The Susa Valley (Italian: Val di Susa, French: Val de Suse, Occitan: Val d'Ors) is a valley in the Piedmont region of northern Italy, located between the Graian Alps in the north and the Cottian Alps in the south. It is the longest valley in Italy. It extends over 50 km (31 mi) in an east-west direction from the French border to the outskirts of Turin. The valley takes its name from the city of Susa which lies in the valley. The Dora Riparia river, a tributary of the Po, flows through the valley.
Among the notable peaks that surround the valley are:
- Pointe de Ronce - 3.612 m
- Rocciamelone - 3.538 m
- Pierre Menue - 3.505 m
- Rognosa d'Etiache - 3.382 m
- Punta Sommeiller - 3.332 m
- Punta Ramiere - 3.303 m
- Mont Chaberton - 3.131 m
- Monte Orsiera - 2.890
- Monte Colombano - 1.658 m
- Monte Musinè - 1.150 m
During the Roman age, Augustus formed an alliance with the Segusini of Cottii Regnum to link Italy and France by building a road through the Valley and over the Col de Montgenevre. During the Middle Ages, the road was called Via Francigena, and pilgrims passed through Mont Cenis and the Susa Valley on their way to Rome. It was one of the most used Alpine passes from the Middle Ages to the Nineteenth Century. Several abbeys were built to accommodate pilgrims, such as Novalesa Abbey founded in 726AD on the foot of a mountain and the monumental Sacra di San Michele abbey.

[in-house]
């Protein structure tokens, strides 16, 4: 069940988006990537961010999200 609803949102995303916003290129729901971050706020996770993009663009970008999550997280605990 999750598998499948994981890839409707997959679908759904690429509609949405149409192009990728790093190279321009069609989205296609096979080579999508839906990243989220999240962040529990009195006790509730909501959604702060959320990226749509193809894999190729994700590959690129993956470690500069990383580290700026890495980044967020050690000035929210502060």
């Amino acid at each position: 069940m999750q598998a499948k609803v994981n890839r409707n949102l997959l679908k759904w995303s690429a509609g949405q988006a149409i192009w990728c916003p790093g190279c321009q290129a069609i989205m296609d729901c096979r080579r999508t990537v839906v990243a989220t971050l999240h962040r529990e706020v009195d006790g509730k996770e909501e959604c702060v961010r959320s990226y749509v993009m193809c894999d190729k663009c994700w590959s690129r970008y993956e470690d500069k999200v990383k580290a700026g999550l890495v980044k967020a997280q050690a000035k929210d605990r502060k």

Cultural heritage monuments in Susa Valley
- Sacra di San Michele (Saint Michael's Abbey), established in the 11th century on the top of Pirchiriano Mountain, at the valley's entrance from Turin.
- Novalesa Abbey, established by Patrice Abbo of Provence in 726AD en route to the Mont Cenis Pass.
- Susa Cathedral, ancient San Giusto Abbey. in Susa, established by Olderico Manfredi in 1029.
- Susa's Arch of Augustus, established in 8BC.
- Montebenedetto Charterhouse (Villar Focchiardo), established in 1197.
- Castle of Bruzolo, established in 1227.
- Casaforte di Chianocco
- Fort of Exilles
Turin–Lyon high-speed railway
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